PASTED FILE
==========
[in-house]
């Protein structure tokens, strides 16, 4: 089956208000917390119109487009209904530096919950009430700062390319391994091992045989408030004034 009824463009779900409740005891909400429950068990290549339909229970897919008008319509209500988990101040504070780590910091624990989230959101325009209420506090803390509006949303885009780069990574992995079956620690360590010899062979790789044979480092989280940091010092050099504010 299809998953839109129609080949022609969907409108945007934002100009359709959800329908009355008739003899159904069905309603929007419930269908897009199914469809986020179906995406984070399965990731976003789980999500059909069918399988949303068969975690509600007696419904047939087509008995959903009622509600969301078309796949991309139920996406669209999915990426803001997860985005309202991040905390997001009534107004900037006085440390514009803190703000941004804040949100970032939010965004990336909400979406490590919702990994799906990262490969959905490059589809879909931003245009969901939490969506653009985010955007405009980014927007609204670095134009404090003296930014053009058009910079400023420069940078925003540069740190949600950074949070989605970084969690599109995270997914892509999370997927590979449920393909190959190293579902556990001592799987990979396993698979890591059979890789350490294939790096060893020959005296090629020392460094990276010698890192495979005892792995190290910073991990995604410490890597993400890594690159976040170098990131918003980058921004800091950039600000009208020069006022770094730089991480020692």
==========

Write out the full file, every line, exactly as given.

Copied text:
[in-house]
């Protein structure tokens, strides 16, 4: 089956208000917390119109487009209904530096919950009430700062390319391994091992045989408030004034 009824463009779900409740005891909400429950068990290549339909229970897919008008319509209500988990101040504070780590910091624990989230959101325009209420506090803390509006949303885009780069990574992995079956620690360590010899062979790789044979480092989280940091010092050099504010 299809998953839109129609080949022609969907409108945007934002100009359709959800329908009355008739003899159904069905309603929007419930269908897009199914469809986020179906995406984070399965990731976003789980999500059909069918399988949303068969975690509600007696419904047939087509008995959903009622509600969301078309796949991309139920996406669209999915990426803001997860985005309202991040905390997001009534107004900037006085440390514009803190703000941004804040949100970032939010965004990336909400979406490590919702990994799906990262490969959905490059589809879909931003245009969901939490969506653009985010955007405009980014927007609204670095134009404090003296930014053009058009910079400023420069940078925003540069740190949600950074949070989605970084969690599109995270997914892509999370997927590979449920393909190959190293579902556990001592799987990979396993698979890591059979890789350490294939790096060893020959005296090629020392460094990276010698890192495979005892792995190290910073991990995604410490890597993400890594690159976040170098990131918003980058921004800091950039600000009208020069006022770094730089991480020692």